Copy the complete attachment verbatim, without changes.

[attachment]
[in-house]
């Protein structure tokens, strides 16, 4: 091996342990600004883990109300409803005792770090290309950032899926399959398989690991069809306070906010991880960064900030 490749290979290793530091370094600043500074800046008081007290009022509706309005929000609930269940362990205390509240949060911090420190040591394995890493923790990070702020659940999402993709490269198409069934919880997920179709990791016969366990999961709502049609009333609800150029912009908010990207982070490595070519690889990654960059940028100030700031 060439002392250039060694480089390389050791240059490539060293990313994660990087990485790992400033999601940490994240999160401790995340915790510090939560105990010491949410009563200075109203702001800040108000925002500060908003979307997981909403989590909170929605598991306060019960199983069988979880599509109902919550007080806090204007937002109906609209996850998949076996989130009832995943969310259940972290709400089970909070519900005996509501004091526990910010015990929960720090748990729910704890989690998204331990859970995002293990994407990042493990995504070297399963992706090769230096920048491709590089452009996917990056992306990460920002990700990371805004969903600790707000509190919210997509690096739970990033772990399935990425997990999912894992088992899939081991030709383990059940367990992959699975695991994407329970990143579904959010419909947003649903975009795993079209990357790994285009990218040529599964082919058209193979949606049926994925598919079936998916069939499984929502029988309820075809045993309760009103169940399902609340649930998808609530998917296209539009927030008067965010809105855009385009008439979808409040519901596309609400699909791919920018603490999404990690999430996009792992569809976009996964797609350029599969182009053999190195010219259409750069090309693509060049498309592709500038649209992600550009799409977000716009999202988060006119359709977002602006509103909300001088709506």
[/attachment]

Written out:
[in-house]
């Protein structure tokens, strides 16, 4: 091996342990600004883990109300409803005792770090290309950032899926399959398989690991069809306070906010991880960064900030 490749290979290793530091370094600043500074800046008081007290009022509706309005929000609930269940362990205390509240949060911090420190040591394995890493923790990070702020659940999402993709490269198409069934919880997920179709990791016969366990999961709502049609009333609800150029912009908010990207982070490595070519690889990654960059940028100030700031 060439002392250039060694480089390389050791240059490539060293990313994660990087990485790992400033999601940490994240999160401790995340915790510090939560105990010491949410009563200075109203702001800040108000925002500060908003979307997981909403989590909170929605598991306060019960199983069988979880599509109902919550007080806090204007937002109906609209996850998949076996989130009832995943969310259940972290709400089970909070519900005996509501004091526990910010015990929960720090748990729910704890989690998204331990859970995002293990994407990042493990995504070297399963992706090769230096920048491709590089452009996917990056992306990460920002990700990371805004969903600790707000509190919210997509690096739970990033772990399935990425997990999912894992088992899939081991030709383990059940367990992959699975695991994407329970990143579904959010419909947003649903975009795993079209990357790994285009990218040529599964082919058209193979949606049926994925598919079936998916069939499984929502029988309820075809045993309760009103169940399902609340649930998808609530998917296209539009927030008067965010809105855009385009008439979808409040519901596309609400699909791919920018603490999404990690999430996009792992569809976009996964797609350029599969182009053999190195010219259409750069090309693509060049498309592709500038649209992600550009799409977000716009999202988060006119359709977002602006509103909300001088709506």